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From socially distanced proms to fire pits, senior traditions look different this year

On their way to prom: West Bridgewater seniors (from left) CJ Smith, Alli Adams, Hannah Edlund, and Chris Nenopoulos.

Allison Adams and CJ Smith were a vision in lilac as they headed off to West Bridgewater’s senior prom together last month, each accessory selected to complement Adams’ floor-length pale purple gown. Her wrist corsage. His pocket square and tie. And, of course, the couple’s matching face masks.

No one envisions masks as part of their prom photos, Adams conceded. But she and her friends considered themselves among the luckier of Massachusetts high school students as they danced on an outdoor dance floor, keeping a careful distance apart, on a blustery evening in late April.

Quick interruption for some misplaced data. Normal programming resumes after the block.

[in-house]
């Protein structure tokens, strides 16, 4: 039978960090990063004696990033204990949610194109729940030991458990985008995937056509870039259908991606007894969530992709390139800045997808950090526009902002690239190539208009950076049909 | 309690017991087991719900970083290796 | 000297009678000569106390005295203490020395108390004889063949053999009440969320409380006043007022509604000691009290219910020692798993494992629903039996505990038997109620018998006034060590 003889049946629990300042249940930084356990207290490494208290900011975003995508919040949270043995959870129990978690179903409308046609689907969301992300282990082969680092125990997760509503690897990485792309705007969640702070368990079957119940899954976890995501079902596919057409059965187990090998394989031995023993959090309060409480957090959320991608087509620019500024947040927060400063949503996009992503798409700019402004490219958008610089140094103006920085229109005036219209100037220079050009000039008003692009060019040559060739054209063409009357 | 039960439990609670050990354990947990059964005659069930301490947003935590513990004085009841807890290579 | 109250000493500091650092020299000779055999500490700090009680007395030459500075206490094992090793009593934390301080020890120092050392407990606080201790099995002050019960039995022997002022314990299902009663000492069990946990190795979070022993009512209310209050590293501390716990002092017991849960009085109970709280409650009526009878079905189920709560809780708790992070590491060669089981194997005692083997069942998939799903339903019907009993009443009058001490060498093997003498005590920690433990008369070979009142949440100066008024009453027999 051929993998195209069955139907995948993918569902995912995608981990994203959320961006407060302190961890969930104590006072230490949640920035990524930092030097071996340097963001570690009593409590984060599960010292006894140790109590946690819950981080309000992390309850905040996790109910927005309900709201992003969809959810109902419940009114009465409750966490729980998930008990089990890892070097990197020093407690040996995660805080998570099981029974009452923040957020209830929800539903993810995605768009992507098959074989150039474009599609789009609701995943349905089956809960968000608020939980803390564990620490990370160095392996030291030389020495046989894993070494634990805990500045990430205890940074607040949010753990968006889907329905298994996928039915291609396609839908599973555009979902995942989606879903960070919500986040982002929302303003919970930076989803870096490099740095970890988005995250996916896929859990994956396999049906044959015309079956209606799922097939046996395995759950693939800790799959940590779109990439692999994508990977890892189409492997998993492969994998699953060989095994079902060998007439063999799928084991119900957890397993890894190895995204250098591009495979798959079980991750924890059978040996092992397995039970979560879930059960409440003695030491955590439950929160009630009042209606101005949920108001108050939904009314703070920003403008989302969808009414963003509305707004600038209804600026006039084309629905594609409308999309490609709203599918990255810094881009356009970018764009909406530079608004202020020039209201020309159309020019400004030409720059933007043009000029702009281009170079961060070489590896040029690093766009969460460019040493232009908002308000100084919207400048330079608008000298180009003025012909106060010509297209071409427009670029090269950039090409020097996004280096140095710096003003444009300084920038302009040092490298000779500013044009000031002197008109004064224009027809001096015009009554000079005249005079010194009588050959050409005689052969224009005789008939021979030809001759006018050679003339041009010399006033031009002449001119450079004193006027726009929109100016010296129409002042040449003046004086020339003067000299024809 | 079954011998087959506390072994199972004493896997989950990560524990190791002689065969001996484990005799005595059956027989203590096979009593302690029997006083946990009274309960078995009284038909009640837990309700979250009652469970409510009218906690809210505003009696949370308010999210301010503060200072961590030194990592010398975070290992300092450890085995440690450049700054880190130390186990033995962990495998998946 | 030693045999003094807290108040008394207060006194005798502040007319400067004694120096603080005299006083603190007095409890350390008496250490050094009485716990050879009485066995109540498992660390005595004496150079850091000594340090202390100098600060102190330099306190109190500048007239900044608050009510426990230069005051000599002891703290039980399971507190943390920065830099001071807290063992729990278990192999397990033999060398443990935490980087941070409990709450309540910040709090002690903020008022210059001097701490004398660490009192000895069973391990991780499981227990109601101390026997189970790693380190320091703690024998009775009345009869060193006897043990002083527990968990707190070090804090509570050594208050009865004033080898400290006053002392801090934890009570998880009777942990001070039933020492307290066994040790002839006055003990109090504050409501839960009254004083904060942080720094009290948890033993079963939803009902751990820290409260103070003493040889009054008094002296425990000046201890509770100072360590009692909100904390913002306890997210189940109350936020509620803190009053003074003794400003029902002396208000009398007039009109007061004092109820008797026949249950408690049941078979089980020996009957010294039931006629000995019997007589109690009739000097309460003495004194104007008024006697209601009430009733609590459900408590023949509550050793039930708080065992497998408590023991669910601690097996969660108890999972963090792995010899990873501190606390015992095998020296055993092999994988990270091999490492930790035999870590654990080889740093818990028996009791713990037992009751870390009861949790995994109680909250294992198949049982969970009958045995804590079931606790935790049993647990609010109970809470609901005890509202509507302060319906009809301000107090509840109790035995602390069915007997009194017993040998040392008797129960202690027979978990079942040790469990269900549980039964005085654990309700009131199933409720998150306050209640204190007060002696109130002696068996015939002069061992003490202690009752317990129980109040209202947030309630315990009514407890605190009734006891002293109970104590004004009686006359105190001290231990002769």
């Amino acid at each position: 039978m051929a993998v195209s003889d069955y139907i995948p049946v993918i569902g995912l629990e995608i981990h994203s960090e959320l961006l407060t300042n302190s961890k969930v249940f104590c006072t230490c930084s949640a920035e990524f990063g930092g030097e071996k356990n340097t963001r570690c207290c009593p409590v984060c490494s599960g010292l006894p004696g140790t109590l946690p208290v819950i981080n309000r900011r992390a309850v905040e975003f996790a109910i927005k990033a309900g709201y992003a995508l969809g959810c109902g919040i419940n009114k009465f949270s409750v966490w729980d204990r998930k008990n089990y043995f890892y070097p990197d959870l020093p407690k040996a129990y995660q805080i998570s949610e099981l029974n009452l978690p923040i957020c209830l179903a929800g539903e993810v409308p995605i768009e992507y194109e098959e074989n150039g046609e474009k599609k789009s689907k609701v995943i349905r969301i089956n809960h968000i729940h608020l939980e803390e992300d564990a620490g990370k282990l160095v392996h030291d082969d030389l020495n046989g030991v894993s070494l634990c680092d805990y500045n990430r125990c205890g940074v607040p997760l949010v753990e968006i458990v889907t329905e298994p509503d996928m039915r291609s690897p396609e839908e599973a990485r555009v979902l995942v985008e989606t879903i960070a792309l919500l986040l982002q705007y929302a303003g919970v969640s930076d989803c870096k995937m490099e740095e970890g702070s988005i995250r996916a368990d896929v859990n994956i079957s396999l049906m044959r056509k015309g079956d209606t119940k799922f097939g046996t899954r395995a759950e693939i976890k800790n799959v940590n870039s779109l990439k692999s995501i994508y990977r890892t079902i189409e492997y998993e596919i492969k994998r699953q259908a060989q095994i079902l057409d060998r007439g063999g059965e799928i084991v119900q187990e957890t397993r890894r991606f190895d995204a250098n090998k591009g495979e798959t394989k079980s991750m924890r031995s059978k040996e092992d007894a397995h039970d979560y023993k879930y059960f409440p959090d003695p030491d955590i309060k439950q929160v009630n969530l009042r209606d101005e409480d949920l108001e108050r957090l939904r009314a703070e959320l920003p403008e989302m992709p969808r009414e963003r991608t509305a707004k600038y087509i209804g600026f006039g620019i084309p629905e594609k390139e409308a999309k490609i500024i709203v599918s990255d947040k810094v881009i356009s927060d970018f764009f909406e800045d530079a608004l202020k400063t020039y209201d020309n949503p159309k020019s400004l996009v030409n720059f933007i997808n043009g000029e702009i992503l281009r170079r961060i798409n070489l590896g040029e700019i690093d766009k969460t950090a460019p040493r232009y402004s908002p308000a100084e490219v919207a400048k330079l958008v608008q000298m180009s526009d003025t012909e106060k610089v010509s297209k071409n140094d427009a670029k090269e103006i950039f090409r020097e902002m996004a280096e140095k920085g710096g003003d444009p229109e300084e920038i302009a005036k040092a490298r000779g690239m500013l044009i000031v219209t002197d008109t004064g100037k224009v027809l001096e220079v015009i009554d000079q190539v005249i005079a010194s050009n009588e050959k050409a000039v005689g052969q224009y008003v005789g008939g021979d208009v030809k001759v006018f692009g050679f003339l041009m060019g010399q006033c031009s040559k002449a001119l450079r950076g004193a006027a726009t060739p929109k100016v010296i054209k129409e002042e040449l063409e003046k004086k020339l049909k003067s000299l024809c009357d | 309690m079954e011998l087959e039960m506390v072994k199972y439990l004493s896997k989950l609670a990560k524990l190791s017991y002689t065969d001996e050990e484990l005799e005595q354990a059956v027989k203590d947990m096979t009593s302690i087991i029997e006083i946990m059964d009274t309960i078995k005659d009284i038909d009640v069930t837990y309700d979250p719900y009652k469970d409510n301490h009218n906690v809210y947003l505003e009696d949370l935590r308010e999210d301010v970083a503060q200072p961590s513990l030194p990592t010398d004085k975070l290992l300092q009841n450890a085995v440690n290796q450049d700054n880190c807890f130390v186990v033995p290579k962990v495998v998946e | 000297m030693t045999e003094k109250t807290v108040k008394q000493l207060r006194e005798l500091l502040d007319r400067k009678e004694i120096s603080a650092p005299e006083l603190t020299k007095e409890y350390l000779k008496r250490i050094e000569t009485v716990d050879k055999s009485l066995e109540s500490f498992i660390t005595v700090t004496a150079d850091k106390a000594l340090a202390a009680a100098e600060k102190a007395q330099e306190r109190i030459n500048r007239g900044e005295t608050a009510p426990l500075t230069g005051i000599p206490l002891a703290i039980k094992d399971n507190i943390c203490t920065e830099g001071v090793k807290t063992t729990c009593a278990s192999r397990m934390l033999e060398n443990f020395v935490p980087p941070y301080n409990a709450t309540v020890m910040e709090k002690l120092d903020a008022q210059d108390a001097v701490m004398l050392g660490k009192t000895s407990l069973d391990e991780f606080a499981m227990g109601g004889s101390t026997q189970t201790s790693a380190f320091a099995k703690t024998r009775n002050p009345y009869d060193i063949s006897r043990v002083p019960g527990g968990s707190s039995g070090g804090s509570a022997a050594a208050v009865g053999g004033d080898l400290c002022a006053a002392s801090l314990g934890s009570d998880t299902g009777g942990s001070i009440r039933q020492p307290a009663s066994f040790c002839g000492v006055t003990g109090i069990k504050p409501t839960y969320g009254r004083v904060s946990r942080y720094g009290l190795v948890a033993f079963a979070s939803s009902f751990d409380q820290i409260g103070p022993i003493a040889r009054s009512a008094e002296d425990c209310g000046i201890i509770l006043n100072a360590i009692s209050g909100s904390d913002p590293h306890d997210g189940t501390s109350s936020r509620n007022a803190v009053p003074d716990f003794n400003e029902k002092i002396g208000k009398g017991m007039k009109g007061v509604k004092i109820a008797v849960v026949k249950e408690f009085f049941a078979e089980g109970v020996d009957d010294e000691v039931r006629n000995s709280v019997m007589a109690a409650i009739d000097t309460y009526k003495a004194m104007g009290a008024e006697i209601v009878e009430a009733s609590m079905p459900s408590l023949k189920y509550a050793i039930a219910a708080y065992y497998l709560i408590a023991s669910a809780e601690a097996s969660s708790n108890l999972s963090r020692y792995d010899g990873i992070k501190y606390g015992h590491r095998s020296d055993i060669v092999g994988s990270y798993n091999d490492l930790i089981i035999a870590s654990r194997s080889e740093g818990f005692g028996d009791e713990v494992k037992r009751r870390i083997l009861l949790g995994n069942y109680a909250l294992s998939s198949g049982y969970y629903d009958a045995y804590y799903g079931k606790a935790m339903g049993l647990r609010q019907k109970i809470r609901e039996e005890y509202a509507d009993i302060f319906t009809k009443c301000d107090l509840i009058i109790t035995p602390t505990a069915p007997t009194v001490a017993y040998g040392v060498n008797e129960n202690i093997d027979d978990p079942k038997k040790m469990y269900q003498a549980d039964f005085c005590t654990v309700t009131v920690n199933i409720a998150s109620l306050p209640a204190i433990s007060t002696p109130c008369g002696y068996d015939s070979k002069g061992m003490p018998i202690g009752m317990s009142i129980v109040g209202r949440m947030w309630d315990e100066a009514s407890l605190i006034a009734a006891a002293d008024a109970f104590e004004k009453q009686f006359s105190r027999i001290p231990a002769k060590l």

“The night was perfect,” Adams reported. “We were thrilled that we could do something even close to a prom.”

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Indeed, many area high schools have simply found the idea of a midpandemic prom too problematic and canceled the perennial tradition altogether this year. It’s a decision firmly endorsed by the Massachusetts Department of Elementary and Secondary Education in an April 1 update stating, “Prom is an inherently high-risk activity….DESE strongly recommends that schools do not have proms and instead substitute alternative celebrations for seniors.”